So I thought I write a quick block post on how to do that. I admit, I do this mostly to save me some time typing and having it at hand for reference in the future.
This is such a common case, that rsyslog contains a template which will output all fields. The basic idea is to use that template and write all message into a special file. A user can than look up that file, find the message in question, and see exactly which field/property is populated with which data.
It's very easy to do. All you need to place this at the top of your rsyslog.conf:
and restart rsyslog. After that, all messages will be written to /var/log/debugfmt. Note that each message is written to multiple lines, with each of its properties. This is a very rough example of how this may look:
Debug line with all properties: FROMHOST: 'linux', fromhost-ip: '127.0.0.1', HOSTNAME: 'linux', PRI: 46, syslogtag 'rsyslogd:', programname: 'rsyslogd', APP-NAME: 'rsyslogd', PROCID: '-', MSGID: '-', TIMESTAMP: 'Jun 10 18:56:18', STRUCTURED-DATA: '-', msg: ' [origin software="rsyslogd" swVersion="7.4.0" x-pid="4800" x-info="http://www.rsyslog.com"] start' escaped msg: ' [origin software="rsyslogd" swVersion="7.4.0" x-pid="4800" x-info="http://www.rsyslog.com"] start' inputname: rsyslogd rawmsg: ' [origin software="rsyslogd" swVersion="7.4.0" x-pid="4800" x-info="http://www.rsyslog.com"] start'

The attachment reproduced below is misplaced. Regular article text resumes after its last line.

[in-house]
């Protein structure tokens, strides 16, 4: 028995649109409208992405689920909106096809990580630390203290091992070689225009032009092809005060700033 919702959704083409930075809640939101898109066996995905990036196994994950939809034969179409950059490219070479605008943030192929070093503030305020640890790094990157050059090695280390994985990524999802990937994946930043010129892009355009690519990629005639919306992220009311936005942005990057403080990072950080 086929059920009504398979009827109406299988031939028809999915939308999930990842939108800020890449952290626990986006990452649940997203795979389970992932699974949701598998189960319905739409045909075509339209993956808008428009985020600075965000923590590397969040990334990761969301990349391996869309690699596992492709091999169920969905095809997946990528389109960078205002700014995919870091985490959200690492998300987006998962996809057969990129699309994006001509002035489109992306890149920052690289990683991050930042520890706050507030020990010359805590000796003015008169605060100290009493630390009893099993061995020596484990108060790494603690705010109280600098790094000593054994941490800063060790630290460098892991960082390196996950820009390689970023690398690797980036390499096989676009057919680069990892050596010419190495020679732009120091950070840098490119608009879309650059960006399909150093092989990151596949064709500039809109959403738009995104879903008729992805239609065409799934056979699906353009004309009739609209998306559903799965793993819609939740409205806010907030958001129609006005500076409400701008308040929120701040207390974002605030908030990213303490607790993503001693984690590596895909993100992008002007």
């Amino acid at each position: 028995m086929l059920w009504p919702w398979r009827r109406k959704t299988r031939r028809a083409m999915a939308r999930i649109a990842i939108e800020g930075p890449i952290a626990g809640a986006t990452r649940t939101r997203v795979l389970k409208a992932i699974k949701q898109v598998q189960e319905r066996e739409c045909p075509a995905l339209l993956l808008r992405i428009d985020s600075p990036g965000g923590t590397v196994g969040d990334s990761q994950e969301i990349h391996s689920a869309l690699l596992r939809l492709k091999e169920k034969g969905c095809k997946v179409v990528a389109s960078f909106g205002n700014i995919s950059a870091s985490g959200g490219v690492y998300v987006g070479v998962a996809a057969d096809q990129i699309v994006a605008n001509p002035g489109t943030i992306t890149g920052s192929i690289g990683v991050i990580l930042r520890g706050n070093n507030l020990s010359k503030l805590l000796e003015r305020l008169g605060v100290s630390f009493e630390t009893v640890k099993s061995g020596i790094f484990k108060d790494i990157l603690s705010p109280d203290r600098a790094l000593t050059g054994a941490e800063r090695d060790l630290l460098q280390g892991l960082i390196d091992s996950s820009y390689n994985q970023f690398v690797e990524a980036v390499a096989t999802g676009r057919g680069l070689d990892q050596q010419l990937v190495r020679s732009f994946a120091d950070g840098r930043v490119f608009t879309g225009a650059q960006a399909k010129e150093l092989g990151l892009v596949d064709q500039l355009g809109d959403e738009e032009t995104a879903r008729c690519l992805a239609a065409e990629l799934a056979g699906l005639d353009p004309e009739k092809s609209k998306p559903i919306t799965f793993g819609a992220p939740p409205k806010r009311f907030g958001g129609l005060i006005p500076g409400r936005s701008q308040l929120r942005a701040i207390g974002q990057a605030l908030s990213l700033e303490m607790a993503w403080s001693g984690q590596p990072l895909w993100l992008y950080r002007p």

Note that I lied a bit: it's not actually all properties, but the most important ones (among others, the JSON properties are missing, as this is a large amoutn of data - but I may add it in later versions).
If you know what to know what, for example, APP-NAME is, you can simply look it up (here it is "rsyslogd").
Note that I have deliberately given this example in legacy configuration language, so that it can be used by all users of rsyslog. You can of course also make use of the more advanced versions.